Public market debate
Former Mayor Dave Cieslewicz characterized Madison's Central Business Improvement District (BID) as lacking the strength to fund his vision of a downtown public market ("Why Madison Needs a Year-Round Public Market," 6/29/2012). In fact, the BID board carefully considered the public market proposal and was excited by the concept.
Our board also evaluated feasibility. We noted, as did city staff, that most public markets have closed or are struggling. Those that are vibrant are either much smaller, require substantial public subsidy (as in Milwaukee), have converted to food courts and/or are in major cities with much larger customer bases. The Madison public market was proposed for high-cost, new downtown development, likely requiring public subsidy to construct plus public subsidy to operate for at least three years, with rental rates too high for most start-up businesses to afford. Our board concluded that was not a viable model.
Madison's Central BID business and property owners invest more than $350,000 per year in the health and vitality of the downtown. The BID fulfills its mission through programs such as the Downtown Map & Guide, ambassadors in the Visitor Center, and cooperative marketing, which support hundreds of shops and restaurants, most locally owned, and touch hundreds of thousands of downtown visitors and Madison residents each year.
Mary Carbine, Executive director, Madison's Central Business Improvement District
I couldn't agree more with Dave Cieslewicz's suggestion regarding a public market. While we're at it, why not combine the market with a public transit center? Some years ago, I spent time in San Jose, Costa Rica, where the public market adjoined the bus station. It was very convenient to arrive in town on the bus, pick up some food or a snack at the market, and then board the local bus for your destination. A public market/transit center might also be a convenient location to transfer between local buses.
I was dismayed that Dave Cieslewicz would refer to the farmers' market as "expensive." Please, Mr. Cieslewicz, don't reinforce this ignorance about the politics of food and food production. The money we spend at the farmers' markets is the best investment we can make in our physical health, the health of our environment and our local economy.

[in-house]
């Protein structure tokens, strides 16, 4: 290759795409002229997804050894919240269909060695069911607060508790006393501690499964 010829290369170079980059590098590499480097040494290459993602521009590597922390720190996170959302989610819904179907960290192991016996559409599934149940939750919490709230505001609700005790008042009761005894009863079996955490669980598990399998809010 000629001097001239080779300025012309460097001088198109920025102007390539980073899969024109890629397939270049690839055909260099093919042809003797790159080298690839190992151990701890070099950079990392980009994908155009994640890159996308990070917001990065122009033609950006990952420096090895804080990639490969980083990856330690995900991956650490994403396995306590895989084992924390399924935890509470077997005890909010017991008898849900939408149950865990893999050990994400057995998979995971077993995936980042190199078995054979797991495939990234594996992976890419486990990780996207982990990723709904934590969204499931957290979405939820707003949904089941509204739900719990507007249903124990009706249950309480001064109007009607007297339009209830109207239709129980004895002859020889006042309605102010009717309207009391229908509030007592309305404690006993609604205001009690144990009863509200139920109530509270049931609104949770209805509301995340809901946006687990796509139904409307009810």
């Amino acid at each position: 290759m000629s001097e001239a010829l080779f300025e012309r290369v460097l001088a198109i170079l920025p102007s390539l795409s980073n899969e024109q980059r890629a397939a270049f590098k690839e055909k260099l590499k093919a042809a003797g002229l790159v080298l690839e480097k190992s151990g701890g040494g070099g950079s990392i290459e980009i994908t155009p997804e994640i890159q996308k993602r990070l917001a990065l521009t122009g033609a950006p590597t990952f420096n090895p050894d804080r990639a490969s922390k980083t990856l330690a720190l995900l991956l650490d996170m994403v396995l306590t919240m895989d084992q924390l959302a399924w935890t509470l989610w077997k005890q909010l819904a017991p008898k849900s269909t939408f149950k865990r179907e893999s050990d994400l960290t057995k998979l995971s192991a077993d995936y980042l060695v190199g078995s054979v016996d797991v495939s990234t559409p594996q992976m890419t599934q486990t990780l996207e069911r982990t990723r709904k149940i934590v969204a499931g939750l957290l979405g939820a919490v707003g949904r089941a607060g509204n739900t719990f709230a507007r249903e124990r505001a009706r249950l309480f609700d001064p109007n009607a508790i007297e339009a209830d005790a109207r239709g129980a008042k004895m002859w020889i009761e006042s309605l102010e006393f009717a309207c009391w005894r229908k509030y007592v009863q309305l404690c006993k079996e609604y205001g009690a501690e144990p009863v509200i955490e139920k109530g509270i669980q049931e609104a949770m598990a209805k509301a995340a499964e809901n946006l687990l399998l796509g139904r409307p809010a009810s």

Why not explore the concept of a public market truly funded by and owned by the public? One excellent model for this would be a cooperative. It could be a cooperative with a producer, consumer and worker class. The capital structure could come from equity, membership/ownership, preferred shares (non-ownership investment) and member loans.
Look to Willy Street Co-op for a model of raising significant capital from members in a short period of time. Look to Organic Valley for a great model of raising significant capital through preferred shares. Many in this community would welcome the opportunity to invest in a business that is all about community in its customers, vendors and lenders.
Serious preparation would look at comparable-sized metropolitan areas approximately as far from larger metro centers as we are. Do not compare us with large metro centers that are also the tourist destinations that we cannot be.
I have a vague memory that the estimated cost for the last proposed public market - including a parking facility - was $60 million. The purpose, site and required taxpayer funding for the market are not just stumbling blocks in the "race for coolness." They determine what we want in a market and what we are willing to pay for it.
Path of least resistance
In the few short paragraphs given to the plight of biking on the north side of Madison, Tony Fernandez is passing the buck ("Oscar Mayer Puts the Brakes on Bike-Path Access," Madison.gov, 6/22/2012). He puts the blame for lack of any bike network on this side of town on Union Pacific railroad and Oscar Mayer.
However, if Mr. Fernandez and others within city government truly cared about giving those of us on the north side safe and convenient access to the rest of the city, all they would have to do is paint a few lines. Instead of waiting around indefinitely for huge organizations to get on board with our little city, Fernandez and his colleagues could enact a simple plan to repaint North Sherman to three lanes for automobile traffic - a northbound, a southbound, and a left-hand-turn lane - and accompanying bike lanes. This configuration would continue to handle the daily average traffic that North Sherman carries while encouraging drivers to obey the speed limit. It would make left-hand turns into any of the many local businesses much safer. It would provide a calmer street for pedestrians. And it would give bikers a safe lane for travel.
Phil Busse's article about a city-sponsored pilot program that collects organic wastes and trucks it away for composting ("Honey, Can You Take Out the Compost?" 6/29/12) struck a chord. The Sun Prairie Educational Foundation awarded my Go Global Club at Patrick Marsh Middle School a grant to purchase 6,000 red wiggler worms and three multi-tray worm bins for vermicomposting, the process of using worms and microorganisms to turn food waste into nutrient-rich humus.
Students learned how to set up and maintain vermicomposting bins. They have found worm composting to be fun and educational, as well as an environmentally sound practice.
Our ultimate goal is to expand the project and eliminate the need for any school-generated organic waste to be hauled away to landfill sites through a combination of vermicomposting and traditional composting on our school grounds.
Sandra Kowalczyk, Patrick Marsh Middle School, Sun Prairie